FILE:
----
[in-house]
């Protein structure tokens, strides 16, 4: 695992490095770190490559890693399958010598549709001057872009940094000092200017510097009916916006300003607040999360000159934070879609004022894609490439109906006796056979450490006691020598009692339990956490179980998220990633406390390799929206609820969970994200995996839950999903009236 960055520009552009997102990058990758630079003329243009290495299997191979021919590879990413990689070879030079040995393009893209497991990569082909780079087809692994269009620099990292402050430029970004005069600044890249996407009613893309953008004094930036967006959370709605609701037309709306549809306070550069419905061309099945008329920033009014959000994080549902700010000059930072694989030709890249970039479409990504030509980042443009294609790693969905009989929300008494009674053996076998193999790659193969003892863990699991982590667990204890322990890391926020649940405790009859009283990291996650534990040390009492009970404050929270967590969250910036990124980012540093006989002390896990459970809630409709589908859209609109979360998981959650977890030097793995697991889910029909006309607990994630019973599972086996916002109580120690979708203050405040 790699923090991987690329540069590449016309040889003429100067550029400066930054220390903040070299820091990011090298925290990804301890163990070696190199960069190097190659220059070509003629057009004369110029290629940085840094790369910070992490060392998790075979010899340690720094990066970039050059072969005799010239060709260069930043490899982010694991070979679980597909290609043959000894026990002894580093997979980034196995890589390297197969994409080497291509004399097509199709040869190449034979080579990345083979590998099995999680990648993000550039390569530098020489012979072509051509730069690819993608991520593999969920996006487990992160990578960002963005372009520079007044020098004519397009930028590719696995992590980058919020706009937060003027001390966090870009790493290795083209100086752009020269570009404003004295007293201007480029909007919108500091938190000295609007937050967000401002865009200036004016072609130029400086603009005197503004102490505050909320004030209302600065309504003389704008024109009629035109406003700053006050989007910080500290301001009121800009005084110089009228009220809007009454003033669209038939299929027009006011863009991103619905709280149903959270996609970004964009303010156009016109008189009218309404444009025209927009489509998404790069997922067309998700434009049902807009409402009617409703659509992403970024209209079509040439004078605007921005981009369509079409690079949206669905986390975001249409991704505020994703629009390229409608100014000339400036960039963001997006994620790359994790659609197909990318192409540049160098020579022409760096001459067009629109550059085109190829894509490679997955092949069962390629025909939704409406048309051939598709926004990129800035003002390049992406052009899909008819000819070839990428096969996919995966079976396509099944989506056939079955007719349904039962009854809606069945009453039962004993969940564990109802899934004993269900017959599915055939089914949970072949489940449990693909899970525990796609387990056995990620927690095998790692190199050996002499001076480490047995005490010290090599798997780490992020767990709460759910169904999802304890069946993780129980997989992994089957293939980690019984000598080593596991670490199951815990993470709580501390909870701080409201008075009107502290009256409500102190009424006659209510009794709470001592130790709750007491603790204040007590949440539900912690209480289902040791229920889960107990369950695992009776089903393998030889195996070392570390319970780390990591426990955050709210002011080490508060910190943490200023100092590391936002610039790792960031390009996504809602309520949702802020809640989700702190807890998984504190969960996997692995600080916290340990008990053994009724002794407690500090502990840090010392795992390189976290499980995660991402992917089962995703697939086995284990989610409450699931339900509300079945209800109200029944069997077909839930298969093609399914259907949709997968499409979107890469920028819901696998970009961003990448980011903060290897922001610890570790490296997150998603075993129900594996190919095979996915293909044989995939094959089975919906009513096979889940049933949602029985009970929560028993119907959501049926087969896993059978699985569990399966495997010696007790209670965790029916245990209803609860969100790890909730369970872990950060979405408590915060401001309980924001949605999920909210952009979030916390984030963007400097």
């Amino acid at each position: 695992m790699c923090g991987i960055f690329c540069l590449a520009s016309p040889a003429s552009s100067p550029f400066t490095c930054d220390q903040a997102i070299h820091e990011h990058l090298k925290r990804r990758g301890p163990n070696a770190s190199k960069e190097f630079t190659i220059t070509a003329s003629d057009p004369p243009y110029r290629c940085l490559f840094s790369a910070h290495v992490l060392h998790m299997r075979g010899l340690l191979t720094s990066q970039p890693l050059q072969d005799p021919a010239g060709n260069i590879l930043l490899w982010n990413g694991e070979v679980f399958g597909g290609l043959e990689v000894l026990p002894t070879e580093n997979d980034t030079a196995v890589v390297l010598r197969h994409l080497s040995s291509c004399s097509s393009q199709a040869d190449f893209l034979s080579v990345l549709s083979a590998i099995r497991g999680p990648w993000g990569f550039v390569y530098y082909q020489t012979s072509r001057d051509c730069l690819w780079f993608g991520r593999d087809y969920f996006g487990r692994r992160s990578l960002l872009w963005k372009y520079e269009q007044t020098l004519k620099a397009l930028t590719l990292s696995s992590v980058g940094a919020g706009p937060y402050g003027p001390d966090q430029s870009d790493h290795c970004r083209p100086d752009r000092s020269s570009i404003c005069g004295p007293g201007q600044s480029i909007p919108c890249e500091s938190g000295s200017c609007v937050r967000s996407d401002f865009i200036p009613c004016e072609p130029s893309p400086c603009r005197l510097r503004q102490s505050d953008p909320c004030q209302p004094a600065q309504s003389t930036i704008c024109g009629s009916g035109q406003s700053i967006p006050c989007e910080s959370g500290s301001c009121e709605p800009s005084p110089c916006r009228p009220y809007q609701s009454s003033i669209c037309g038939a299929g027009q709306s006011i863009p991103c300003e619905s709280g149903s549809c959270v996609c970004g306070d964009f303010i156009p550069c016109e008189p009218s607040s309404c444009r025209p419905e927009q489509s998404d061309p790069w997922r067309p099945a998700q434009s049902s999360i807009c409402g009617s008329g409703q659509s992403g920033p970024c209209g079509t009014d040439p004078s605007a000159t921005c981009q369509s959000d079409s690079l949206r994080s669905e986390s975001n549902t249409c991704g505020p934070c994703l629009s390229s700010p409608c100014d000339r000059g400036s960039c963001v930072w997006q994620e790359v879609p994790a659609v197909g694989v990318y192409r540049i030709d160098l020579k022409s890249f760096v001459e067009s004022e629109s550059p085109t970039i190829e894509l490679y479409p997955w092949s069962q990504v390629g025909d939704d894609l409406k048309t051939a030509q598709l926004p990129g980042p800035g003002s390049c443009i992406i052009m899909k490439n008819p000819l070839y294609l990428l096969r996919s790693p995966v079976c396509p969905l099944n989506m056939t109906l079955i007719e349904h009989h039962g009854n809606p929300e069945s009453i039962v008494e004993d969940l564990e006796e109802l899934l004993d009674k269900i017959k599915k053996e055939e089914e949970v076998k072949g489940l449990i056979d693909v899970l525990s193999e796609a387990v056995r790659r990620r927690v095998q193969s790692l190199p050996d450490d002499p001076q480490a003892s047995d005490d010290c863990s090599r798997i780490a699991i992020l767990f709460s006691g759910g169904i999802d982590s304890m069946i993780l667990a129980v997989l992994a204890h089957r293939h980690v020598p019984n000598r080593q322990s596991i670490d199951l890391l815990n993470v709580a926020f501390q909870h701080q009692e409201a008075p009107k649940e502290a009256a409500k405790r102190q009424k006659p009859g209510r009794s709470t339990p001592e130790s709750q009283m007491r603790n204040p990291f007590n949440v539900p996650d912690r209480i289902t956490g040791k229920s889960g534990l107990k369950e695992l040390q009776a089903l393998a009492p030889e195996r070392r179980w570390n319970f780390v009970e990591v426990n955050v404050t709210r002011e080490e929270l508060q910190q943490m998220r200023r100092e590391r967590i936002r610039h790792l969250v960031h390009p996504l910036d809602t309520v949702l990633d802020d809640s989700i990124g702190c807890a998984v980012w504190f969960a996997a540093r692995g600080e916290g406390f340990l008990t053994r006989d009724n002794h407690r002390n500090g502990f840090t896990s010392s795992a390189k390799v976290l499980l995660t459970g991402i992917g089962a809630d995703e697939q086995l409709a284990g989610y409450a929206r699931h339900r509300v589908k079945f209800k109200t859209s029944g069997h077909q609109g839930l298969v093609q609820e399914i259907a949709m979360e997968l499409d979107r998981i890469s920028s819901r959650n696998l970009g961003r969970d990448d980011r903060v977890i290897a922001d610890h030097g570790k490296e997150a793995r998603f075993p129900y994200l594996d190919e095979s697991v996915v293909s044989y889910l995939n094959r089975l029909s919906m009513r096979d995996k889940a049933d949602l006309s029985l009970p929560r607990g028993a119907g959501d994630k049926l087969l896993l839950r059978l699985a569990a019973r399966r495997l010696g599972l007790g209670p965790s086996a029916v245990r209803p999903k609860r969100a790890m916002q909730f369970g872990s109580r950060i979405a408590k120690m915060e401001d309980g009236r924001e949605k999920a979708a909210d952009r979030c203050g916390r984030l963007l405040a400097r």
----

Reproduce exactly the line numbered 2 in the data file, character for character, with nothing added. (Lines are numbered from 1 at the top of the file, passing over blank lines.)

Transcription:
């Protein structure tokens, strides 16, 4: 695992490095770190490559890693399958010598549709001057872009940094000092200017510097009916916006300003607040999360000159934070879609004022894609490439109906006796056979450490006691020598009692339990956490179980998220990633406390390799929206609820969970994200995996839950999903009236 960055520009552009997102990058990758630079003329243009290495299997191979021919590879990413990689070879030079040995393009893209497991990569082909780079087809692994269009620099990292402050430029970004005069600044890249996407009613893309953008004094930036967006959370709605609701037309709306549809306070550069419905061309099945008329920033009014959000994080549902700010000059930072694989030709890249970039479409990504030509980042443009294609790693969905009989929300008494009674053996076998193999790659193969003892863990699991982590667990204890322990890391926020649940405790009859009283990291996650534990040390009492009970404050929270967590969250910036990124980012540093006989002390896990459970809630409709589908859209609109979360998981959650977890030097793995697991889910029909006309607990994630019973599972086996916002109580120690979708203050405040 790699923090991987690329540069590449016309040889003429100067550029400066930054220390903040070299820091990011090298925290990804301890163990070696190199960069190097190659220059070509003629057009004369110029290629940085840094790369910070992490060392998790075979010899340690720094990066970039050059072969005799010239060709260069930043490899982010694991070979679980597909290609043959000894026990002894580093997979980034196995890589390297197969994409080497291509004399097509199709040869190449034979080579990345083979590998099995999680990648993000550039390569530098020489012979072509051509730069690819993608991520593999969920996006487990992160990578960002963005372009520079007044020098004519397009930028590719696995992590980058919020706009937060003027001390966090870009790493290795083209100086752009020269570009404003004295007293201007480029909007919108500091938190000295609007937050967000401002865009200036004016072609130029400086603009005197503004102490505050909320004030209302600065309504003389704008024109009629035109406003700053006050989007910080500290301001009121800009005084110089009228009220809007009454003033669209038939299929027009006011863009991103619905709280149903959270996609970004964009303010156009016109008189009218309404444009025209927009489509998404790069997922067309998700434009049902807009409402009617409703659509992403970024209209079509040439004078605007921005981009369509079409690079949206669905986390975001249409991704505020994703629009390229409608100014000339400036960039963001997006994620790359994790659609197909990318192409540049160098020579022409760096001459067009629109550059085109190829894509490679997955092949069962390629025909939704409406048309051939598709926004990129800035003002390049992406052009899909008819000819070839990428096969996919995966079976396509099944989506056939079955007719349904039962009854809606069945009453039962004993969940564990109802899934004993269900017959599915055939089914949970072949489940449990693909899970525990796609387990056995990620927690095998790692190199050996002499001076480490047995005490010290090599798997780490992020767990709460759910169904999802304890069946993780129980997989992994089957293939980690019984000598080593596991670490199951815990993470709580501390909870701080409201008075009107502290009256409500102190009424006659209510009794709470001592130790709750007491603790204040007590949440539900912690209480289902040791229920889960107990369950695992009776089903393998030889195996070392570390319970780390990591426990955050709210002011080490508060910190943490200023100092590391936002610039790792960031390009996504809602309520949702802020809640989700702190807890998984504190969960996997692995600080916290340990008990053994009724002794407690500090502990840090010392795992390189976290499980995660991402992917089962995703697939086995284990989610409450699931339900509300079945209800109200029944069997077909839930298969093609399914259907949709997968499409979107890469920028819901696998970009961003990448980011903060290897922001610890570790490296997150998603075993129900594996190919095979996915293909044989995939094959089975919906009513096979889940049933949602029985009970929560028993119907959501049926087969896993059978699985569990399966495997010696007790209670965790029916245990209803609860969100790890909730369970872990950060979405408590915060401001309980924001949605999920909210952009979030916390984030963007400097």